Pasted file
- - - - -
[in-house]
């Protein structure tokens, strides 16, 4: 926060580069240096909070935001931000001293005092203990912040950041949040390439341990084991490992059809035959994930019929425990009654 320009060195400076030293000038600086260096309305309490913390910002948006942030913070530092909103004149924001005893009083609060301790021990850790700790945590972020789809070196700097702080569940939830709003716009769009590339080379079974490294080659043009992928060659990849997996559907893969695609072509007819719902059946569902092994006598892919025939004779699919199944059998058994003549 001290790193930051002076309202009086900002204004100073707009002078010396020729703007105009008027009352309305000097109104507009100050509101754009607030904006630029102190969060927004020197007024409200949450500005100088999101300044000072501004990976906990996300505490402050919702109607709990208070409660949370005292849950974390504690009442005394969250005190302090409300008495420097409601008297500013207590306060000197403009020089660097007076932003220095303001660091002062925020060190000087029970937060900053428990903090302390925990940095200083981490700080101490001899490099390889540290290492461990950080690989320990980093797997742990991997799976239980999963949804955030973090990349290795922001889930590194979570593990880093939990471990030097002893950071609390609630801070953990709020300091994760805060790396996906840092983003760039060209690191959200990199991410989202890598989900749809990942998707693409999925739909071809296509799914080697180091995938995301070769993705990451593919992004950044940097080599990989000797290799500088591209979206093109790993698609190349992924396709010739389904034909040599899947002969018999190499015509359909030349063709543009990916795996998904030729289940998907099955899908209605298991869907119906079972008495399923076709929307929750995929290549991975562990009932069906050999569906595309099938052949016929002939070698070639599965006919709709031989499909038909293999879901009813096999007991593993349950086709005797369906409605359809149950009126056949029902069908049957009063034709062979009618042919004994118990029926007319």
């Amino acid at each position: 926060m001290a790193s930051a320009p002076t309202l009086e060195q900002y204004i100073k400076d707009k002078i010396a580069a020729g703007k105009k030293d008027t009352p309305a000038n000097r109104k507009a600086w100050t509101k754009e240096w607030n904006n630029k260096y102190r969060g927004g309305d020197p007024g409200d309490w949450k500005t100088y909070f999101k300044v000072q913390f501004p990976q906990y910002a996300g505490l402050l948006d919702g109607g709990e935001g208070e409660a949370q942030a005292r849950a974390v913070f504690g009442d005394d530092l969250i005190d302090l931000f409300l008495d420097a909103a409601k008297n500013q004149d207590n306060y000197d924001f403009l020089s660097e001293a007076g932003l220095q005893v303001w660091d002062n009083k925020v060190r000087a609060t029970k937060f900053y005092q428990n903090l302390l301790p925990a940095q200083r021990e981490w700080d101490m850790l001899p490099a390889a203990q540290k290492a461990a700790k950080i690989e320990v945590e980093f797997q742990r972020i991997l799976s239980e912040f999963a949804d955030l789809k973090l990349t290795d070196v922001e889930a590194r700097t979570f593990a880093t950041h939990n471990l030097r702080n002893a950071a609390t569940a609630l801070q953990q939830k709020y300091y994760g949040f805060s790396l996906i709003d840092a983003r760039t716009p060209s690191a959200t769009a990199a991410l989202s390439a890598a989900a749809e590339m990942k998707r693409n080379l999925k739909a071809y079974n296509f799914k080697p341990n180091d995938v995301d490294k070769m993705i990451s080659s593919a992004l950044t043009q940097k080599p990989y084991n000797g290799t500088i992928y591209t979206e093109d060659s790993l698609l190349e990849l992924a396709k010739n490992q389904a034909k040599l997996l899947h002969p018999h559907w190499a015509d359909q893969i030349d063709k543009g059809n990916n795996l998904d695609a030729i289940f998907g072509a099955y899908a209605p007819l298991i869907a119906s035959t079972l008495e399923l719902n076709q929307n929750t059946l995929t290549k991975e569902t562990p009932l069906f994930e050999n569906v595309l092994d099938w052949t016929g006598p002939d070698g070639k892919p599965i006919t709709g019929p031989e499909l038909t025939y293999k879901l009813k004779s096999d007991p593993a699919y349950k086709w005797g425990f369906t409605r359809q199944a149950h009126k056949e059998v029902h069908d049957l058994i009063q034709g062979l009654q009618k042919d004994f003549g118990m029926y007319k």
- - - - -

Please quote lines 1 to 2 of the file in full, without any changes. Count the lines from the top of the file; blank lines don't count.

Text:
[in-house]
């Protein structure tokens, strides 16, 4: 926060580069240096909070935001931000001293005092203990912040950041949040390439341990084991490992059809035959994930019929425990009654 320009060195400076030293000038600086260096309305309490913390910002948006942030913070530092909103004149924001005893009083609060301790021990850790700790945590972020789809070196700097702080569940939830709003716009769009590339080379079974490294080659043009992928060659990849997996559907893969695609072509007819719902059946569902092994006598892919025939004779699919199944059998058994003549 001290790193930051002076309202009086900002204004100073707009002078010396020729703007105009008027009352309305000097109104507009100050509101754009607030904006630029102190969060927004020197007024409200949450500005100088999101300044000072501004990976906990996300505490402050919702109607709990208070409660949370005292849950974390504690009442005394969250005190302090409300008495420097409601008297500013207590306060000197403009020089660097007076932003220095303001660091002062925020060190000087029970937060900053428990903090302390925990940095200083981490700080101490001899490099390889540290290492461990950080690989320990980093797997742990991997799976239980999963949804955030973090990349290795922001889930590194979570593990880093939990471990030097002893950071609390609630801070953990709020300091994760805060790396996906840092983003760039060209690191959200990199991410989202890598989900749809990942998707693409999925739909071809296509799914080697180091995938995301070769993705990451593919992004950044940097080599990989000797290799500088591209979206093109790993698609190349992924396709010739389904034909040599899947002969018999190499015509359909030349063709543009990916795996998904030729289940998907099955899908209605298991869907119906079972008495399923076709929307929750995929290549991975562990009932069906050999569906595309099938052949016929002939070698070639599965006919709709031989499909038909293999879901009813096999007991593993349950086709005797369906409605359809149950009126056949029902069908049957009063034709062979009618042919004994118990029926007319």